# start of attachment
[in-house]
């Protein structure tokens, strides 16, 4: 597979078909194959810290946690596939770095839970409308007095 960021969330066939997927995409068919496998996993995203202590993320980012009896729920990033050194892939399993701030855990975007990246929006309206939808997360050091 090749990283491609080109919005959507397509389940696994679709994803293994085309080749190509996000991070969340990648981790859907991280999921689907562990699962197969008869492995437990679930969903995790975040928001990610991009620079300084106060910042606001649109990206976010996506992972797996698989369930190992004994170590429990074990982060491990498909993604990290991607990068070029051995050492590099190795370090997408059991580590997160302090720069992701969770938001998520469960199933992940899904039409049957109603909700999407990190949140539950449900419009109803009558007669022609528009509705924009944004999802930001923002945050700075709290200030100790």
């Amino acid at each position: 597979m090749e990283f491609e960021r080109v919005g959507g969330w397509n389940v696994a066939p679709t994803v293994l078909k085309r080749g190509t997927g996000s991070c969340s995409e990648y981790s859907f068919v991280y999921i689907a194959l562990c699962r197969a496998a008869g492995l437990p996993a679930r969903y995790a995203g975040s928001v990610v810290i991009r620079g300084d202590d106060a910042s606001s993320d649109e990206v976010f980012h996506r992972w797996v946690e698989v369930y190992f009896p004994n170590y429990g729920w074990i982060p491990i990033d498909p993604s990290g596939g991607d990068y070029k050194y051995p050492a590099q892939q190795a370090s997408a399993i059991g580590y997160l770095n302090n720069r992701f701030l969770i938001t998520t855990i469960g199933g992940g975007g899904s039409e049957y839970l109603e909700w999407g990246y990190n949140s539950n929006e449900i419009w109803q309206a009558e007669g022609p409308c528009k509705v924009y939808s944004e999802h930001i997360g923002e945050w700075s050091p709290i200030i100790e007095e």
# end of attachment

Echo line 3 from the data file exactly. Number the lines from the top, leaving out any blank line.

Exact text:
């Amino acid at each position: 597979m090749e990283f491609e960021r080109v919005g959507g969330w397509n389940v696994a066939p679709t994803v293994l078909k085309r080749g190509t997927g996000s991070c969340s995409e990648y981790s859907f068919v991280y999921i689907a194959l562990c699962r197969a496998a008869g492995l437990p996993a679930r969903y995790a995203g975040s928001v990610v810290i991009r620079g300084d202590d106060a910042s606001s993320d649109e990206v976010f980012h996506r992972w797996v946690e698989v369930y190992f009896p004994n170590y429990g729920w074990i982060p491990i990033d498909p993604s990290g596939g991607d990068y070029k050194y051995p050492a590099q892939q190795a370090s997408a399993i059991g580590y997160l770095n302090n720069r992701f701030l969770i938001t998520t855990i469960g199933g992940g975007g899904s039409e049957y839970l109603e909700w999407g990246y990190n949140s539950n929006e449900i419009w109803q309206a009558e007669g022609p409308c528009k509705v924009y939808s944004e999802h930001i997360g923002e945050w700075s050091p709290i200030i100790e007095e």